“Aw fer cryin’ out loud knock it off!” It seems that even though online marketing is now entering its third decade, far too many professionals in the industry continue to have a highfalutin impression of their own importance to their customers that they blindly continue to make truly massive miscalculations and outright errors when it comes to their signup forms. Since they have deluded themselves that they need to collect a huge amount of information at signup in order to “better serve the customer” it is a lost cause to try to convince them that not only are they actually pushing customers away, but if they carefully look at the data which they are managing to obtain, most of it is garbage and gobbledygook.

Enormous barriers between customers and offerings
Far too many companies will place enormous barriers between their customers and their online offerings to the point where they are minimizing their own compliance rates. There are far too many offers of a free download of an ebook, white paper, report, or study which are guarded by overlong onerous forms with every single field marked with that evil red asterisk denoting mandatory field entry. Some of these forms truly cross the line between information gathering and outright intrusion with obligatory fields such as:

  • Name, address & phone – Ok, it’s fair enough to ask for an email address for a confirmation (and a double opt-in to your subscription list) but why do you need their physical address and phone number? You’re doing nothing more than creating a fear in the customer that they will start receiving junk postal mail and even telemarketing calls. Congratulations, you’ve just lost a potential customer!
  • Title & company info – What is the point of asking if the person is a CEO or a mail room employee? Isn’t it enough that they are interested in your offering? And don’t companies with 1-10 employees count as much as the ones with 1,000+ employees? So why ask the question if it has no relevance to the situation?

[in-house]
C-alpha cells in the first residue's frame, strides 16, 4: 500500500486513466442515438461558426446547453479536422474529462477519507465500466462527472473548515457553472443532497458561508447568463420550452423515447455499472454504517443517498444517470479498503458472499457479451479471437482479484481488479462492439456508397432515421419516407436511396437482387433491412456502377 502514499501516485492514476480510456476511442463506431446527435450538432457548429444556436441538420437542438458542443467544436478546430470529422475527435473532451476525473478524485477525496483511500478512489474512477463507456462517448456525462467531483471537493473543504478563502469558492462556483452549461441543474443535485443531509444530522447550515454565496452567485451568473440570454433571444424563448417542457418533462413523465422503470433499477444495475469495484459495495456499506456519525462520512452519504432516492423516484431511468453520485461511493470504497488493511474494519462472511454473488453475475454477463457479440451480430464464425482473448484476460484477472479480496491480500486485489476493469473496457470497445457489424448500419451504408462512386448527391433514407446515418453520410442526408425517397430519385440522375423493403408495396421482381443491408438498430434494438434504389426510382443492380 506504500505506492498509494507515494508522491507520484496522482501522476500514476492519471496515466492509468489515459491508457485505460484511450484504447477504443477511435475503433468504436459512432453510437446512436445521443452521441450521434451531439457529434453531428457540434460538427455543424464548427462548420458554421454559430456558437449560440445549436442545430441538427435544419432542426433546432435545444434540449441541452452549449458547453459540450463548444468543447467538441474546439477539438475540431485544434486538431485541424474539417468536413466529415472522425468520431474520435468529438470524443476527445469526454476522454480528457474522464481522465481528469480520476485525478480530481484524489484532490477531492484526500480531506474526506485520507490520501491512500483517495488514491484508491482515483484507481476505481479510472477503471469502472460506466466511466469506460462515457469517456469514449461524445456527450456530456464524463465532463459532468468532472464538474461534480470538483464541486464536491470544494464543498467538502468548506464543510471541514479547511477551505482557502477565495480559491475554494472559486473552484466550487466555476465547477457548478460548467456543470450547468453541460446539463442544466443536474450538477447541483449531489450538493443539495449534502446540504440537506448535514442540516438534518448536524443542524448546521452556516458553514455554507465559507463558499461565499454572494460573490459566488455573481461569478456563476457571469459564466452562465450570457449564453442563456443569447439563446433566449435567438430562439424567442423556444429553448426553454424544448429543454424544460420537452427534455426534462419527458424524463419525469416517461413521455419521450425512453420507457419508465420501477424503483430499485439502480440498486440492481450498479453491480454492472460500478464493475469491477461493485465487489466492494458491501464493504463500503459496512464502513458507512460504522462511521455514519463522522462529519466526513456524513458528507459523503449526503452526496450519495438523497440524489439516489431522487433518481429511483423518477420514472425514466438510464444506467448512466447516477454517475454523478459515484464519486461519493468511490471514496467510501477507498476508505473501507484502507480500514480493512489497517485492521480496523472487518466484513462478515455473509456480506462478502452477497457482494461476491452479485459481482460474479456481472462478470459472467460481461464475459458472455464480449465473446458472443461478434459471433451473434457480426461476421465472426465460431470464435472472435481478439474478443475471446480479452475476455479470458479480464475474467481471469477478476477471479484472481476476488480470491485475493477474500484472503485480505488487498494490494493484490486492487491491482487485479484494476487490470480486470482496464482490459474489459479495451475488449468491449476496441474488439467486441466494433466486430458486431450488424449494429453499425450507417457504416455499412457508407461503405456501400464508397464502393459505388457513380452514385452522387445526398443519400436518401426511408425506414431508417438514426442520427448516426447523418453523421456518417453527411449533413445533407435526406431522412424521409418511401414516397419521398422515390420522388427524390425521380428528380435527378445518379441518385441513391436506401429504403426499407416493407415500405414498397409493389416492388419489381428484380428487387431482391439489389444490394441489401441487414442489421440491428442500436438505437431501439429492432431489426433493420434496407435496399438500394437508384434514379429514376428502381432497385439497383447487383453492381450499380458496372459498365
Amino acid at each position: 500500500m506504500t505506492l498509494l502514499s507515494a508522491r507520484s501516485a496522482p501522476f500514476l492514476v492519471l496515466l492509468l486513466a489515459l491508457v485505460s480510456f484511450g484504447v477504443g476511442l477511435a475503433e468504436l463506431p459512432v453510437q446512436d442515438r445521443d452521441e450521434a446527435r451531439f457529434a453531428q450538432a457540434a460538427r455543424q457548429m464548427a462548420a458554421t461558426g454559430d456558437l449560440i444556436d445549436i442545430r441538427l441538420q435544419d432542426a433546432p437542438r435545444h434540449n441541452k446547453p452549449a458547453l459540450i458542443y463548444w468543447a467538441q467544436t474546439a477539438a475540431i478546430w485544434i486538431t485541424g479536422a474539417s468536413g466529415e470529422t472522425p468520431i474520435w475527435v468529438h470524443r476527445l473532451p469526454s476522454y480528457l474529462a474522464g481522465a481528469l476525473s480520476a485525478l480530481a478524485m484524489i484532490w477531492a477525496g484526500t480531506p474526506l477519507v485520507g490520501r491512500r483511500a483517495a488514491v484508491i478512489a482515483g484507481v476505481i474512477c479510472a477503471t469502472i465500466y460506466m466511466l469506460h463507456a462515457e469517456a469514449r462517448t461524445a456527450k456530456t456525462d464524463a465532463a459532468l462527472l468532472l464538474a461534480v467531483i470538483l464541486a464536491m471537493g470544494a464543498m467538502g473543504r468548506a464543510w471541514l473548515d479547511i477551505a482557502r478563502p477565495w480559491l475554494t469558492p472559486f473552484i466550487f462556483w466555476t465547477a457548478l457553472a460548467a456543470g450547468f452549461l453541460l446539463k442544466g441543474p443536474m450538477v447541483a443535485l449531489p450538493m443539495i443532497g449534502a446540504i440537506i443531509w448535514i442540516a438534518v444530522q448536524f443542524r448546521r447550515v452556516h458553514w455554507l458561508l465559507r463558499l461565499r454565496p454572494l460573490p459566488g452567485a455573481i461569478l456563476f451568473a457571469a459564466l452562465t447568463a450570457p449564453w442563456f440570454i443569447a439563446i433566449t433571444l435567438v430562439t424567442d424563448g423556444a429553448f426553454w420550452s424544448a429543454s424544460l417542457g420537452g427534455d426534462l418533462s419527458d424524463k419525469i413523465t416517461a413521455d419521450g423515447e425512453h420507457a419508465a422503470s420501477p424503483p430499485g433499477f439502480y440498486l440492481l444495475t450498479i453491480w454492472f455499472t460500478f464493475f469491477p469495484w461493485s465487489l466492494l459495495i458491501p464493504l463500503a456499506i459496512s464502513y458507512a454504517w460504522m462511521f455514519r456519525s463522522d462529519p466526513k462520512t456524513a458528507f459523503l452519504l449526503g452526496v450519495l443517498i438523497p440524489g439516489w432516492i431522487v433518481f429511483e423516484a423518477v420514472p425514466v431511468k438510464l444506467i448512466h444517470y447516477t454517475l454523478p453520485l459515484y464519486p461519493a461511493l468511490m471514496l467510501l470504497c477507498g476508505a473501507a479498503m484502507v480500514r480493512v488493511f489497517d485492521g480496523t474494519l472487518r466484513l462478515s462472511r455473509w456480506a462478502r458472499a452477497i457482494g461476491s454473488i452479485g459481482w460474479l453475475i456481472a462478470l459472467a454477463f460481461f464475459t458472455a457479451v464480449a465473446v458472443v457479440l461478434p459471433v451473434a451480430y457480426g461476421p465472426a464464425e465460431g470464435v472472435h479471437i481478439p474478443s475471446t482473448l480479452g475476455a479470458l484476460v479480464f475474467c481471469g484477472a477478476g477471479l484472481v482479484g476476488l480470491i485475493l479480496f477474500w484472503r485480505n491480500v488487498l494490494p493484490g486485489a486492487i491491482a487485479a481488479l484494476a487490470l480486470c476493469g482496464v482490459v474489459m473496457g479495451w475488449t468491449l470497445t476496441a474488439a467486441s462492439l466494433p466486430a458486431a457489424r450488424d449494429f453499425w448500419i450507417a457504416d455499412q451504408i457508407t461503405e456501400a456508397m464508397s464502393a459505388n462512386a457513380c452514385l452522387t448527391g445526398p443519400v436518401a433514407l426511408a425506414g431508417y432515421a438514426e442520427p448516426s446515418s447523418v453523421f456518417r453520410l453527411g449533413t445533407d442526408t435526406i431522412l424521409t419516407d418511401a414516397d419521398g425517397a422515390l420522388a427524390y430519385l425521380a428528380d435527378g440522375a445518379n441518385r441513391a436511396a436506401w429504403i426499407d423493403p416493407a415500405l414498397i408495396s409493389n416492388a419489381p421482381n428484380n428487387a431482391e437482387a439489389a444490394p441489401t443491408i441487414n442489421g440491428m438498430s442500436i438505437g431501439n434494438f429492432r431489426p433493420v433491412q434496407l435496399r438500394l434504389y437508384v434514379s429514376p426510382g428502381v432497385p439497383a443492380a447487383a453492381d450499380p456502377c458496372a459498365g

• Areas of interest – I recently came across a form where in order to access the download I had to check off from not one but two long lists of areas of particular interest. These were so technically specific that even though I’ve written thousands of articles on online activities, I had absolutely no idea what a single one of them actually meant! If you’re asking your customers to jump through hoops which only the ultimate meganerds can actually decipher, you’re really in the wrong line of work.

The signup form is not the place to collect this data
There is a time and a place to collect information like this but the signup form is emphatically not the place to do that. The collection of information like this is best kept until the individual has signed up and in the best possible case become a happy member of your email subscription list. At that time you can ask them to enter fully optional information into their Preferences Center or harvest that data through a series of again fully optional surveys and polls, backed up by the promise of a valuable incentive or entry into a sweepstakes or contest with a series of sought after prizes. The data that you collect through a reasonable participation with the customer based on how well you can motivate them is going to be far more accurate and useful than the type you glean by making it the only way to break through the wall that you’ve erected around your offering. Isn’t the whole point of signup to show that your company values its customers?

This advice is surely falling on deaf ears, as online marketers will continue stuffing their signup forms with all types of “everything including the kitchen sink” junk which only acts to minimize the quality and quantity of the data they collect. After all, there is no reason why the customer is not going to obtain the barricaded download by entering:

Name: Santa Claus
Address: 123 Elves Hut Road, North Pole, Alaska
Phone: 555-555-1212
Title: Toy Distributor

… and so on…